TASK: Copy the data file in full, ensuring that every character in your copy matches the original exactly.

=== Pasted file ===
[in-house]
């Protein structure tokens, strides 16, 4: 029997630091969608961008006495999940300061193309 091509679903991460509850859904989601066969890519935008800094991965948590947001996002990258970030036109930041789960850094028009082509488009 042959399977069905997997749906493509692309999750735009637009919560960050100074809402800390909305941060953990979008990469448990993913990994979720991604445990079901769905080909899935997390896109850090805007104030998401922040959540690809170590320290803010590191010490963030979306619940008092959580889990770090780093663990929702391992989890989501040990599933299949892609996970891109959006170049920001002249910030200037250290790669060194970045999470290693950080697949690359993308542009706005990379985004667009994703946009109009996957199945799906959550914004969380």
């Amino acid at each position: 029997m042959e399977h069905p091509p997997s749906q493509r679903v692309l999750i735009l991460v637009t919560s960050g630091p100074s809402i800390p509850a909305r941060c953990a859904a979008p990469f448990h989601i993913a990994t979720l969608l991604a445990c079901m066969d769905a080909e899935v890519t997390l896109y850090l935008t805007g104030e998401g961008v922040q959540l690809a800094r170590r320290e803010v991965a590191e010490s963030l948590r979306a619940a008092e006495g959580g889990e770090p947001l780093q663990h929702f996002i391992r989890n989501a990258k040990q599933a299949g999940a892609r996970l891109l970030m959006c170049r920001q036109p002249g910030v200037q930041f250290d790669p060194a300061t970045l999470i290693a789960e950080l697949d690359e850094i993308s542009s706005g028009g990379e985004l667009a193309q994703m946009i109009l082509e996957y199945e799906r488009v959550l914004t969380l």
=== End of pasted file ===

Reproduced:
[in-house]
């Protein structure tokens, strides 16, 4: 029997630091969608961008006495999940300061193309 091509679903991460509850859904989601066969890519935008800094991965948590947001996002990258970030036109930041789960850094028009082509488009 042959399977069905997997749906493509692309999750735009637009919560960050100074809402800390909305941060953990979008990469448990993913990994979720991604445990079901769905080909899935997390896109850090805007104030998401922040959540690809170590320290803010590191010490963030979306619940008092959580889990770090780093663990929702391992989890989501040990599933299949892609996970891109959006170049920001002249910030200037250290790669060194970045999470290693950080697949690359993308542009706005990379985004667009994703946009109009996957199945799906959550914004969380």
């Amino acid at each position: 029997m042959e399977h069905p091509p997997s749906q493509r679903v692309l999750i735009l991460v637009t919560s960050g630091p100074s809402i800390p509850a909305r941060c953990a859904a979008p990469f448990h989601i993913a990994t979720l969608l991604a445990c079901m066969d769905a080909e899935v890519t997390l896109y850090l935008t805007g104030e998401g961008v922040q959540l690809a800094r170590r320290e803010v991965a590191e010490s963030l948590r979306a619940a008092e006495g959580g889990e770090p947001l780093q663990h929702f996002i391992r989890n989501a990258k040990q599933a299949g999940a892609r996970l891109l970030m959006c170049r920001q036109p002249g910030v200037q930041f250290d790669p060194a300061t970045l999470i290693a789960e950080l697949d690359e850094i993308s542009s706005g028009g990379e985004l667009a193309q994703m946009i109009l082509e996957y199945e799906r488009v959550l914004t969380l």